WiTricity, IHI Corporation and Mitsubishi have teamed up for a research and develop programme designed to help make wireless charging a reality for electric car users.

It is hoped that the collaboration will advance the development of a real-world ‘out of the box’ solution for businesses and individuals which will make recharging electric cars a simpler and more convenient experience.


A suitable system would also be able to be installed in shopping centre parking lots and other public places as well as private homes.

A wireless recharging system for electric cars uses inductive charging, where the electric current is passed without physical contact between a transmitter pad fitted in the ground to a receiver pad fitted to the car. Charging can occur automatically when the car is parked over the transmitter and does not even require perfect alignment between the two pads, making it super-easy to use.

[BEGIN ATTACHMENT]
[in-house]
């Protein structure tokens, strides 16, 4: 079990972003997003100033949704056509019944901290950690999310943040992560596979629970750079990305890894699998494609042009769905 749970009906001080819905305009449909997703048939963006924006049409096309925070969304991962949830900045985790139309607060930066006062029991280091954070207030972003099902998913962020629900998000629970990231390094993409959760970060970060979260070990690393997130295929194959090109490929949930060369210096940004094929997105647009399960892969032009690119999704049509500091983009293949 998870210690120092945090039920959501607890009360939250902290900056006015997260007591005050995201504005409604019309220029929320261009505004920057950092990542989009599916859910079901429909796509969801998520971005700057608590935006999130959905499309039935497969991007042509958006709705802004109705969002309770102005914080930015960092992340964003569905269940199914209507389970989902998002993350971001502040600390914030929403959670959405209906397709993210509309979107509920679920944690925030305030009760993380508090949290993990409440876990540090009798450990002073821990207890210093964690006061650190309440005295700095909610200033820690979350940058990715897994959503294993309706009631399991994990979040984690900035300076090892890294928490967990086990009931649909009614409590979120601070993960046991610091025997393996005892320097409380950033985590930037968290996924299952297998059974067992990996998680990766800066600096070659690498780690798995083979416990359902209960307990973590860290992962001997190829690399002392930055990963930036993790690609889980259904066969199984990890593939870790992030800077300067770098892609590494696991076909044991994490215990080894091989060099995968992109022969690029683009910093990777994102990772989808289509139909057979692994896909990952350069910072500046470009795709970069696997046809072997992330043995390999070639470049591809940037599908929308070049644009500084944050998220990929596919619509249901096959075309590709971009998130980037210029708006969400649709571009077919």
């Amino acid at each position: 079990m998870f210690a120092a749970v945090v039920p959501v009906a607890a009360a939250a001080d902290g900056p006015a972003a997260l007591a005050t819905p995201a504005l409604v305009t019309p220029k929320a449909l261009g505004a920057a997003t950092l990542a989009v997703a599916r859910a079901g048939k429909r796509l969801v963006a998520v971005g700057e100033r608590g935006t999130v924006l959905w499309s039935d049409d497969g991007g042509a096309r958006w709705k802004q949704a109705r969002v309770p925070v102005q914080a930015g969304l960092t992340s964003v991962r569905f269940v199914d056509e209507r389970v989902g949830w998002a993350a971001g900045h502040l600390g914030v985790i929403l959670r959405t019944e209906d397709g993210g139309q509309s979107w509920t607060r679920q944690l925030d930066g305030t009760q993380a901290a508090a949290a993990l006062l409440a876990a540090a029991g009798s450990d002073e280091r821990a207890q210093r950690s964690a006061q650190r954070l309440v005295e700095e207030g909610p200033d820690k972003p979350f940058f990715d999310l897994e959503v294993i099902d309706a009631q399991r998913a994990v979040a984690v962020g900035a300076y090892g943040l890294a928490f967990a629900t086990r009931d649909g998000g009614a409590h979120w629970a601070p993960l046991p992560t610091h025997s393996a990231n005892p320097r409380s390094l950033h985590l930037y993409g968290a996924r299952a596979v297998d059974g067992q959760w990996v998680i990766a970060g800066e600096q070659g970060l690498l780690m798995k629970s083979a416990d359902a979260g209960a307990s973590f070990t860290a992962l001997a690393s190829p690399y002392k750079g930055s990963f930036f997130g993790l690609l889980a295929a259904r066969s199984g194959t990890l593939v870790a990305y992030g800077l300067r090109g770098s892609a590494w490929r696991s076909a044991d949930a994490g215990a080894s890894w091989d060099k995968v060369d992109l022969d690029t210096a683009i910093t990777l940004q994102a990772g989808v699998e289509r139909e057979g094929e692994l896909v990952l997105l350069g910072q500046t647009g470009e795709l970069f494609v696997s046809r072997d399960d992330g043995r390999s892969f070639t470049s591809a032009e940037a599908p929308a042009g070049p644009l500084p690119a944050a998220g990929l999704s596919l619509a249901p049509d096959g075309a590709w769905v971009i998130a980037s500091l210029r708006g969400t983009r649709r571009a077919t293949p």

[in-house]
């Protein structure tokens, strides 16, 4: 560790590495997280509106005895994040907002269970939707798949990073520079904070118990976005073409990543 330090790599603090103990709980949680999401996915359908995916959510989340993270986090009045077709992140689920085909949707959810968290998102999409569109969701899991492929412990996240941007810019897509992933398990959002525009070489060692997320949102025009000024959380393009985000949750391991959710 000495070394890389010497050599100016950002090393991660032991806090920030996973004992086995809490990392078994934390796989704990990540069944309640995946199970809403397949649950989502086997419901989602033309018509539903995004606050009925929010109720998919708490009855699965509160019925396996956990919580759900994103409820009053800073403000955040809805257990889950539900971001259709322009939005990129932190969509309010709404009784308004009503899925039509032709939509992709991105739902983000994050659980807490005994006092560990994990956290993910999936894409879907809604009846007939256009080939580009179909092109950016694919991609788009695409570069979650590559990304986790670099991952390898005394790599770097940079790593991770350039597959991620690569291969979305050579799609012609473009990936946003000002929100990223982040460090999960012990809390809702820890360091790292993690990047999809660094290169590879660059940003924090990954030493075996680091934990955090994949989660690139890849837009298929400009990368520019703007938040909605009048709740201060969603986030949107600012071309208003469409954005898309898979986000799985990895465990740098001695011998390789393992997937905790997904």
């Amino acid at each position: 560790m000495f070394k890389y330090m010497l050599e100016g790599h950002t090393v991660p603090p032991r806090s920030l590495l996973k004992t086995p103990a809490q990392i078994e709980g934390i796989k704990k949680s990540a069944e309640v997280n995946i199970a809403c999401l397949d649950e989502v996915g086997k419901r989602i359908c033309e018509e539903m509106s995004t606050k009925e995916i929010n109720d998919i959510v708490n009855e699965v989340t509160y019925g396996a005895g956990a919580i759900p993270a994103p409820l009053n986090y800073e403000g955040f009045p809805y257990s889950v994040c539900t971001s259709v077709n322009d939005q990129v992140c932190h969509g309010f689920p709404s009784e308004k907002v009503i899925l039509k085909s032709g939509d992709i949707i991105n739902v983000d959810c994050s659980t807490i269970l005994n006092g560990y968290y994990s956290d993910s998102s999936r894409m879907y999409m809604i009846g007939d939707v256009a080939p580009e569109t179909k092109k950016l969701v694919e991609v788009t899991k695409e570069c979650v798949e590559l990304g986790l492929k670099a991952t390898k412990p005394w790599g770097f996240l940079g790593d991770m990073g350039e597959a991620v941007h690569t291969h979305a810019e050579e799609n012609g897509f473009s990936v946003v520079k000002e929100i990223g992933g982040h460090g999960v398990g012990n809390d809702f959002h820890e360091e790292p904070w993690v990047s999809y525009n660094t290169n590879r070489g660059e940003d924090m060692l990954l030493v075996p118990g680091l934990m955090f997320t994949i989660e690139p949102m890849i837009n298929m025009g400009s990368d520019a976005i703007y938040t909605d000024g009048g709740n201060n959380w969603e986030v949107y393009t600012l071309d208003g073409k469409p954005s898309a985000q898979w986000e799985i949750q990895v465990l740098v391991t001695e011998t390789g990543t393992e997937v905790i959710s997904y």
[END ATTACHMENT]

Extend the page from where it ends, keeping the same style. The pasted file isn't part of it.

WiTricity has already developed and brought to market its patented magnetic resonance wireless charging system. The system that WiTricity has developed, more advanced than some early prototypes, can deliver up to 3.3 kW of charging power over distance of 20cm (almost 8 inches) at an efficiency rate of more than 90 per cent.

The new project will seek to clarify legal issues with the new technology and create proposals for rules governing such systems. It will also seek to find the the most appropriate and easiest ways of incorporating wireless charging systems into EV charging infrastructure and test the systems using Mitsubishi EVs fitted with power charging receptors internally.


Mitsubishi already has an electric car for sale in markets around the world, including the UK. The i-MiEV is priced from £23,990 including a £5,000 plug-in car grant and has a range of around 90 miles to a charge and a top speed of 80mph.

Mr. Osamu Masuko, President of Mitsubishi added: "Like we have done with promotion and education of electric vehicle infrastructure such as quick-chargers and being involved with "smart grid" technology, we are happy to enter into a new phase of electric vehicle infrastructure development. I am confident we can be a major contributor along with WiTricity and IHI to quickly make widespread wireless charging for electric vehicles a reality."

Source: International Business Times, by Faye Sunderland, September 27th, 2011